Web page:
Perhaps having been born the fifth child in a family of six children where their mother “ran the house along military lines” helped Andrew Cameron develop a determined self-sufficiency, strength of spirit, and a good measure of robust survival skills. All of this has held him in good stead throughout his adventurous life and intrepid nursing career. This career is the subject of Cameron’s newly published autobiography, A Nurse on the Edge of the Desert – From Birdsville to Kandahar: the art of extreme nursing. Cameron leads us to the many places and events which populate his nursing journey, culminating in his being awarded the Florence Nightingale Medal, a prestigious honour which very few nurses ever receive.
Cameron writes briefly of growing up in 1960s and ‘70s Napier (New Zealand), a time of relative childhood freedom. He worked hard at schooling, then drifted through many minor jobs until, after visiting a workmate in hospital, he thought he would have a go at nursing. To this end, he ultimately found himself enrolled to do his training at the Hutt Hospital, the only male nursing student in a class of 43! To join an even smaller minority, Cameron later did his midwifery training, adding another valuable set of skills and knowledge to his clinical tool box. Indeed, education is a major theme in this life story as Cameron, never one to rest on his laurels, continues to gain various qualifications such as an Advanced Diploma of Nursing and a Master of Tropical Health degree; always working hard to keep his practice as current and relevant as possible and keep himself encouraged and refreshed.
It does not take long for the reader to realise that Cameron is not one to let the dust settle under his feet. Quite early on in his career he moved to Australia and it is here, primarily, in the outback towns and out-of-the way places, that Cameron found his real passion for nursing and for the people that inhabit some of the most remote and rural areas of that vast country. One of these places is Mornington Island in the Gulf of Carpenteria, where Cameron spent seven years as the Director of Nursing of Mornington Island hospital. He gives accounts, often sad and shocking, of the suicides, neglect and general dysfunction of an Aboriginal society where abuse of alcohol has wreaked havoc and Health Department officials have turned a blind eye (“out of sight, out of mind”). Governmental neglect means lack of funding for necessary medical resources, and Cameron challenges the authorities by refusing to meet with them during an official visit from the mainland. However, Cameron points out that it was not all ‘doom and gloom’ on the island, and he came to know many dignified and proud people of the Lardil and Kaiadilt heritage.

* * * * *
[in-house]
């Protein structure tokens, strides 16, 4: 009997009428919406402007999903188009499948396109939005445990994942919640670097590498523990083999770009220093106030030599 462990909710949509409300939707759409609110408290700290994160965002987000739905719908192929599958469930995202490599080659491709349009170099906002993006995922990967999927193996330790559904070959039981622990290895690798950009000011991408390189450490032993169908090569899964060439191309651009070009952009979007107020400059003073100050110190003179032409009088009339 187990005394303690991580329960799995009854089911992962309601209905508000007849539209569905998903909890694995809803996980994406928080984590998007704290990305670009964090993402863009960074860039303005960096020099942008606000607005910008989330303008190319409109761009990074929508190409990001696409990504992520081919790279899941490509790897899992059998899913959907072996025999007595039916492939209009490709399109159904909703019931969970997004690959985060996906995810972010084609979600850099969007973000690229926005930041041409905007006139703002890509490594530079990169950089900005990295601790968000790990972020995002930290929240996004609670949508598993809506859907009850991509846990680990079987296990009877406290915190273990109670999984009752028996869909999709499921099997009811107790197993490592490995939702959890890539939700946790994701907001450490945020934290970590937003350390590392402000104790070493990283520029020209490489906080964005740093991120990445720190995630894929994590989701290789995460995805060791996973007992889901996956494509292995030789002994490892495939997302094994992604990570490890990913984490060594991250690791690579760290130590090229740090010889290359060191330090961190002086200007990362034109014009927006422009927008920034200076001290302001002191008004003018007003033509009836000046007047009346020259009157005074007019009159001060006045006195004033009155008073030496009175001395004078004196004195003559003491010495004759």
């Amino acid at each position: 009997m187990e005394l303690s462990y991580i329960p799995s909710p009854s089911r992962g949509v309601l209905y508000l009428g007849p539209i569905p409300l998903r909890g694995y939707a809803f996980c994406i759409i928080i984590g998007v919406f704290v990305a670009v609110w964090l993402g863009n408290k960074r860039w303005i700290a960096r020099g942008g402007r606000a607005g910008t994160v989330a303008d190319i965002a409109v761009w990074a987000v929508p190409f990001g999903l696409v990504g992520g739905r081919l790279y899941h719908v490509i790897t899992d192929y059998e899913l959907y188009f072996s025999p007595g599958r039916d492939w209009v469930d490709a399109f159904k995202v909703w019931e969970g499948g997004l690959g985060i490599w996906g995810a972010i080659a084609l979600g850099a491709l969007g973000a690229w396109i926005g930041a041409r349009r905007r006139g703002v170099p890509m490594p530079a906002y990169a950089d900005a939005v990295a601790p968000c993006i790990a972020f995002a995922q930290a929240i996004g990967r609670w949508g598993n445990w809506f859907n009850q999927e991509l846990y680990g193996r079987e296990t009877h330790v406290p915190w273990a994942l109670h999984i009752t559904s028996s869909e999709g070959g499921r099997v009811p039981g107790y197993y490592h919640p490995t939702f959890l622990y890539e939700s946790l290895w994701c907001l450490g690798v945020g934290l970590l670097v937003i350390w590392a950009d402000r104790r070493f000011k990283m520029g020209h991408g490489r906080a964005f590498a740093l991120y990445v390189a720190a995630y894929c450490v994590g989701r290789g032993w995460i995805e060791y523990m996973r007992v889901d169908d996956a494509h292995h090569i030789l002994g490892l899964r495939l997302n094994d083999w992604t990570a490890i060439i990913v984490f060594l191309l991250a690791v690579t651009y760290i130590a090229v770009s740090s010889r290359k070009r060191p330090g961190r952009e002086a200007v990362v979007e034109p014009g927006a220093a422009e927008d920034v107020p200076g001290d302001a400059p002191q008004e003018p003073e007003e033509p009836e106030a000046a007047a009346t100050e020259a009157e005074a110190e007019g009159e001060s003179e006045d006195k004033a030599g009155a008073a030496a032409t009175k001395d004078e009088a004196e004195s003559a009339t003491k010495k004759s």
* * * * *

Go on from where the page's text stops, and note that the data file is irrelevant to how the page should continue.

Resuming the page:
The book’s narrative structure is framed as an intertwining of two alternating stories. The first is written as diary-like contemporaneous snippets of the lead-up to the Birdsville races (an annual highlight for the small outback town where Cameron spends several years). The other story is a general ongoing tale of Cameron’s life and work. This device works well, and the tension builds as a massive number of people roll in to Birdsville in their camper vans, caravans and mobile homes to attend the races and generally have a good time. Heavy rain is forecast however and despite the fact that the number of visitors is down on previous years, a ‘cavalry’ of extra helpers (Flying Doctor, police) have arrived as back-up in anticipation of an equally massive influx in medical problems – as the punters party hundreds of miles from home.
Cameron writes of how he meets and marries a young German doctor with whom he has two daughters, cared for by Cameron at home in their early years as his wife completes her medical training. Although he loves being with them in Germany, he is constantly pulled back to nursing and the latter part of the book relates his stints as a Red Cross nurse in war zones such as Kahandar and an African Ebola Treatment centre. The book epilogue finds Cameron in Tajikistan in early 2017. He ends his story by posing the question, both to the reader and undoubtedly to himself: “who knows where I will be a week, a month, a year from now”? Cameron’s drive to nurse people in need in often the most extreme and challenging environments is an inspiration to all nurses and humanity alike.
Lorraine Ritchie is a registered nurse who is currently working as a professional nursing adviser in the Southern region for the New Zealand Nurses’ Organisation (NZNO). She has recently graduated with a PhD on meaning and medication for older people.
A Nurse on the Edge of the Desert is published by Massey University Press. Details here.